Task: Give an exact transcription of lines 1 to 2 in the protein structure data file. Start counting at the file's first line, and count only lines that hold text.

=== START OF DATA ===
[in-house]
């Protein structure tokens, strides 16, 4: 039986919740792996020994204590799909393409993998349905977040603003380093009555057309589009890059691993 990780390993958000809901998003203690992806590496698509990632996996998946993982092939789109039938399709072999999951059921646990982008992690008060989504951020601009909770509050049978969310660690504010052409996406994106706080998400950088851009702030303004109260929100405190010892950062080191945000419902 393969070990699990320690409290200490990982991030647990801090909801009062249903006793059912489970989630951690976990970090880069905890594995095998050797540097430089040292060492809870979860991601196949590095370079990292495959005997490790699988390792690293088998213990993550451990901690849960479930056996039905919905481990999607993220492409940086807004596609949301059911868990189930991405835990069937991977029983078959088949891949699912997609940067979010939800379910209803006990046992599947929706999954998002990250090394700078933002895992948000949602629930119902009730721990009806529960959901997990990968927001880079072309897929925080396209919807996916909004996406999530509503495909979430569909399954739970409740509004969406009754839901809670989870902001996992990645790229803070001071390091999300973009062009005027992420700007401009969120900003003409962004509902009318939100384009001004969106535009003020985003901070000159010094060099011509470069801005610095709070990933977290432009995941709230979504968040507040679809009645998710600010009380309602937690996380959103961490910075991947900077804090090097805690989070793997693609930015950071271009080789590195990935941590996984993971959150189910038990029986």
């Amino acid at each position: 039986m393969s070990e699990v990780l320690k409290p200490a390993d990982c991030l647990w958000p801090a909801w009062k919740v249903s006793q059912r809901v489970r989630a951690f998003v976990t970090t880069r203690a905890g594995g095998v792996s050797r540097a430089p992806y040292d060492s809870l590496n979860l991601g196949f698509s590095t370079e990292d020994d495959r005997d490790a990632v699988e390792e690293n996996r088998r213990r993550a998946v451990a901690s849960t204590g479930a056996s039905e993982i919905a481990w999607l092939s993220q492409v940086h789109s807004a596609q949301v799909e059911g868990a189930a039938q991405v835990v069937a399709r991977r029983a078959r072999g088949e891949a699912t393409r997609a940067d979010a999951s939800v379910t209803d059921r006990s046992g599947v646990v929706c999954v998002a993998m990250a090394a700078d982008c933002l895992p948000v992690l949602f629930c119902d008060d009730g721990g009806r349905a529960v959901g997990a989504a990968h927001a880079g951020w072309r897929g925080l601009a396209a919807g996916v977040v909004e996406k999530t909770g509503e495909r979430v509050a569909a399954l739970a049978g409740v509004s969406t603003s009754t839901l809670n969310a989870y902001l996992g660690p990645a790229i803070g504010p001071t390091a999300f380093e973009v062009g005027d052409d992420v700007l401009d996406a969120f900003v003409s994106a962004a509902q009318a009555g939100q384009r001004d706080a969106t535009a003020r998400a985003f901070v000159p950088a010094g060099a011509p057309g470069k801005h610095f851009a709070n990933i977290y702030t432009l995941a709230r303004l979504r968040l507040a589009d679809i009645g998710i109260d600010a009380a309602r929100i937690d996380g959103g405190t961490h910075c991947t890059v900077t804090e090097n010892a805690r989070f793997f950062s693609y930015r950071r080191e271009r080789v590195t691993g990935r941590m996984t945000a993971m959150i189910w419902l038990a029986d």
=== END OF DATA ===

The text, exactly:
[in-house]
């Protein structure tokens, strides 16, 4: 039986919740792996020994204590799909393409993998349905977040603003380093009555057309589009890059691993 990780390993958000809901998003203690992806590496698509990632996996998946993982092939789109039938399709072999999951059921646990982008992690008060989504951020601009909770509050049978969310660690504010052409996406994106706080998400950088851009702030303004109260929100405190010892950062080191945000419902 393969070990699990320690409290200490990982991030647990801090909801009062249903006793059912489970989630951690976990970090880069905890594995095998050797540097430089040292060492809870979860991601196949590095370079990292495959005997490790699988390792690293088998213990993550451990901690849960479930056996039905919905481990999607993220492409940086807004596609949301059911868990189930991405835990069937991977029983078959088949891949699912997609940067979010939800379910209803006990046992599947929706999954998002990250090394700078933002895992948000949602629930119902009730721990009806529960959901997990990968927001880079072309897929925080396209919807996916909004996406999530509503495909979430569909399954739970409740509004969406009754839901809670989870902001996992990645790229803070001071390091999300973009062009005027992420700007401009969120900003003409962004509902009318939100384009001004969106535009003020985003901070000159010094060099011509470069801005610095709070990933977290432009995941709230979504968040507040679809009645998710600010009380309602937690996380959103961490910075991947900077804090090097805690989070793997693609930015950071271009080789590195990935941590996984993971959150189910038990029986």